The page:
What are the legal issues associated with karaoke?
This is becoming the most frequently asked question in the business.  Unfortunately there is no short answer.

First of all, as a venue owner you are required by law to have your three PRO licenses (ASCAP, BMI and SESAC) to have karaoke in your venue, just as you would for any other music.  You probably already have these licenses, but if not you need them before karaoke or any other musical performances can legally occur in your venue.  The three licenses mentioned above all come with annual fees that vary by the size and type of venue.  You should also be aware of any municipal codes or zoning laws in your locality that may restrict or limit musical performances.

Secondly, make sure you hire a legal karaoke host, whether it's us or someone else.  If the host isn't legal, that is to say a "pirate host", you could be named as a codefendant in any suit brought against that host by a karaoke disc manufacturer that's hunting down users of their pirated or bootlegged discs.  Such lawsuits now occur on a fairly regular basis.  You don't want that, so don't hire a pirate!  Unfortunately there aren't many ways to spot a pirate, but if they have an unusually large song library (much over 15,000 songs) or are offering to work very cheaply, there is a strong chance that they work from illegally acquired karaoke tracks. Any host who has 100,000 or more songs is almost certainly illegal, as the retail price of that many tracks would be about a $250,000 -- yes, that's one quarter million dollars -- and not many people can afford to spend anywhere near that on a legal karaoke business.  Karaoke tracks have historically cost about $2.50 each, so any host working for dirt cheap most likely doesn't earn the revenue to legally buy their music in the first place.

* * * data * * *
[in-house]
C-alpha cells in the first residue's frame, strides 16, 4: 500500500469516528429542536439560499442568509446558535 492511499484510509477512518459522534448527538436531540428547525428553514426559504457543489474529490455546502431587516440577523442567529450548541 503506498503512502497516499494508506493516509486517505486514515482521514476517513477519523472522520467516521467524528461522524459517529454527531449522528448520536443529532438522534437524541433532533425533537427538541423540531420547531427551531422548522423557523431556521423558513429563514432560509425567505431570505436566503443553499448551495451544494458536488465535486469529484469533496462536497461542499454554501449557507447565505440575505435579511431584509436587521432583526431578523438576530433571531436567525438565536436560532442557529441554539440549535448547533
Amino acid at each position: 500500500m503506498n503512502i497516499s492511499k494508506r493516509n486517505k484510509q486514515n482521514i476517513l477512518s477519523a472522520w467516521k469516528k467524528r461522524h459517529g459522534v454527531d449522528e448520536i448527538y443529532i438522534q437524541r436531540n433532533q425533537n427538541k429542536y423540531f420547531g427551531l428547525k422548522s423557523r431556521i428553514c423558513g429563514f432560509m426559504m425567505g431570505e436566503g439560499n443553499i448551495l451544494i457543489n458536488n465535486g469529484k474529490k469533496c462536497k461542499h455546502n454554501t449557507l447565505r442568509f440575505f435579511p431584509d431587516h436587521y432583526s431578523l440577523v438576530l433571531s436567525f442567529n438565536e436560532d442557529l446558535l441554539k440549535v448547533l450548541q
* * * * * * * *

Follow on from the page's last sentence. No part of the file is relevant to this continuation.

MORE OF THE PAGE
Also hosts who "stream" karaoke videos from YouTube in a commercial venue are doing so illegally, just as much as if they were playing from a copy of a CD they didn't actually own.  Remember: there is no such thing as free music!

Sonic Lizard is 100% legal karaoke.  We legally purchased our library one disc at a time, original manufacturer discs only -- no bootlegs and no copies.  We can show you every disc to prove it.  From the manufacturers that discontinued physical discs and/or sold tracks by Internet download, we legally purchased all such tracks and have a receipt for every such song in our library to prove it.  We are 100% legal, and strongly advise everyone, venues in particular, to only hire 100% legal karaoke professionals in order to avoid liability.  Unfortunately, there is no such thing as an actual "karaoke license" or we'd be the first to have one.